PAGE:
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India at that particular time were Holkar and Scindiah (pronounced Sindy), who were soon cut short in their career by the hostilities which they provoked with us, but would else have proved, in combination, a deadlier scourge to India than either Hyder or his ferocious son. My mother, in fact, a great reader of the poet Cowper, drew from him her notions of Anglo-Indian policy and its effects. Cowper, in his
"Task," puts the question,
"Is India free? and does she wear her plumed
Pretty much the same authority it is which the British public of this day has for its craze upon the subject of English oppression amongst the Hindoos.
My uncle, meantime, who from his Indian experience should reasonably have known so much better, was disposed, from the mere passive habits of hearing and reading unresistingly so many assaults of this tone against our Indian policy, to go along with my mother. But he was too just, when forced into reflection upon the subject, not to bend at times to my way of stating the case for England. Suddenly, however, our Indian discussions were brought to a close by the following incident. My uncle had brought with him to England some Arabian horses, and amongst them a beautiful young Persian mare, called Sumroo, the gentlest of her race. Sumroo it was that he happened to be riding, upon a frosty day. Unused to ice, she came down with him, and broke his right leg. This accident laid him up for a month, during which my mother and I read to him.
by turns. One book, which one day fell to my share by accident, was De Foe's "Memoirs of a Cavalier." This book attempts to give a picture of the Parliamentary war; but in some places an unfair, and everywhere a most superficial account. I said so; and my uncle, who had an old craze in behalf of the book, opposed me with asperity; and, in the course of what he said, under some movement of ill-temper, he asked me, in a way which I felt to be taunting, how I could consent to waste my time as I did. Without any answering warmth, I explained that my guardians, having quarrelled with me, would not grant for my use anything beyond my school allow. ance of one hundred pounds per annum. But was it not possible that even this sum might by economy be made to meet the necessities of the case? I replied that, from what I had heard, very probably it Would I undertake an Oxford life upon such terms? Most gladly, I said. Upon that opening he spoke to my mother; and the result was, that, within seven days from the above conversation, I found myself entering that time-honored university.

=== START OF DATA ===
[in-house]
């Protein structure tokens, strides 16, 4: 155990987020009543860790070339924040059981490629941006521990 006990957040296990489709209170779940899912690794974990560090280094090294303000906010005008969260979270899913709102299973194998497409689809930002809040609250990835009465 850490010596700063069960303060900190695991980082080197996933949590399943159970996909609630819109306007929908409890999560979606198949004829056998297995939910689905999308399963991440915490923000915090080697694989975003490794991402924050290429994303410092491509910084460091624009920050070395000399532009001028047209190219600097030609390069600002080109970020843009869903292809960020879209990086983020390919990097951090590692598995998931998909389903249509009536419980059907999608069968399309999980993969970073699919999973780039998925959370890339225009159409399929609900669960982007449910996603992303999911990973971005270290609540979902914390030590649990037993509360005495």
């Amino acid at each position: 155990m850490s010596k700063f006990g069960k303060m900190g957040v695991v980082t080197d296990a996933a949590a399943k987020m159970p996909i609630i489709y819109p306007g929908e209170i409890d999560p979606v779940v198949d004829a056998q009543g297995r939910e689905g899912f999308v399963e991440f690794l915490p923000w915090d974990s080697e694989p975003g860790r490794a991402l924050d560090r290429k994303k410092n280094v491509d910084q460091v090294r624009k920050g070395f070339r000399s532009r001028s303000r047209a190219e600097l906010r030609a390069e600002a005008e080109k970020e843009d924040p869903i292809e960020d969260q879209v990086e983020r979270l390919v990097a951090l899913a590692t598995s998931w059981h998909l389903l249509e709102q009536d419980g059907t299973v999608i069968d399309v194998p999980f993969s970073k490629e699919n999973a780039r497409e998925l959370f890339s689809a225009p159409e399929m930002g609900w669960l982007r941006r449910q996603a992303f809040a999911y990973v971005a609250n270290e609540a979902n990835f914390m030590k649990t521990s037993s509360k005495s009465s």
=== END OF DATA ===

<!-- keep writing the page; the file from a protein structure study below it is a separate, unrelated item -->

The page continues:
Ir was in winter, and in the wintry weather of the year 1803, that I first entered Oxford with a view to its vast means of education, or rather with a view to its vast advantages for study. A ludicrous story is told of a young candidate for clerical orders — that, being asked by the bishop's chaplain if he had ever "been to Oxford," as a colloquial expression for having had an academic education, he replied, "No: but he had twice been to Abingdon:" Abingdon being only seven miles distant. In the same sense I might say that once before I had been at Oxford: but that was as a transient visitor with Lord W. when we were both children. Now, on the contrary, I approached these venerable towers in the character of a student, and with the purpose of a long connection; personally interested in the constitution of the university, and obscurely anticipating that in this city, or at least during the period of my nominal attachment to this academic body, the remoter parts of my future life would unfold before me. All hearts were at this time occupied with the public interests of the country. The "sorrow of the time was ripening to a second harvest. Napoleon had commenced his Vandal, or rather Hunnish war with